Consortium for the Study of the Mechanisms of Pain and Safe and Effective Treatment Options

The mission of the U of M Pain Consortium is to understand the mechanisms of various forms of pain with the ulitmate goal being improved treatments which bypass the addiction pathways. 

The U of M Pain Consortium spans both collegiate and disciplinary boundaries at the University of Minnesota, including representation from the Medical School, the School of Dentistry, the College of Pharmacy, the College of Veterinary Medicine, the School of Public Health, and the College of Education and Human Development. The U of M Pain Consortium provides the pain faculty a vehicle for carrying out some of the objectives of the International Association for the Study of Pain on a local level, including: 

* To foster and encourage research of pain mechanisms and pain syndromes and to help improve the management of patients with acute and chronic pain by bringing together basic scientists, physicians, and other health professionals of various disciplines and backgrounds who have interest in pain research and management.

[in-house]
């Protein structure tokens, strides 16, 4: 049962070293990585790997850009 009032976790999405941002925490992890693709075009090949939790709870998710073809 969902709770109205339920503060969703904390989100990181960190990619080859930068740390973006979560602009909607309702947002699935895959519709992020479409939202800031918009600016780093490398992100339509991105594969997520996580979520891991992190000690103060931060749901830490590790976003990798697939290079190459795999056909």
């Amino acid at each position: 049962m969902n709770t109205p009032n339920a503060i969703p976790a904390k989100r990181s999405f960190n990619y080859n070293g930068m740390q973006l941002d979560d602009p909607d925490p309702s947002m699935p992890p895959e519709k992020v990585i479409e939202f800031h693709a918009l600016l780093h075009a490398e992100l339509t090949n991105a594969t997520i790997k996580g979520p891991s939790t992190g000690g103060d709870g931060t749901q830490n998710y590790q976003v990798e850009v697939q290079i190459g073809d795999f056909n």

* To promote education and training in the field of pain. 

* To inform the general public of results and implications of current research in the area. 

The universal phenomenon of pain causes tremendous human suffering and compromises individual quality of life and collective social productivity. Thirty percent of the U.S. population experiences chronic pain at some level. Of those affected, 50-60% are dramatically disabled for a few days, several months, or the remainder of their lives. Recent estimated pain-related financial losses exceed $100 billion/year. Control of pain is possible in some, but not all, chronic pain patients. Pain of neuropathic origin is often refractory to any traditional methods of treatment. At the U of M Pain Consortium, we are looking for ways to provide safe and effective releif for those impacted by chronic pain.

The U of M Pain Consortium is generously supported by the Hubbard Broadcasting Foundation, the Office of the Vice President for Research, the Medical Discovery Team on Addiction, and the Office of Academic Clinical Affairs.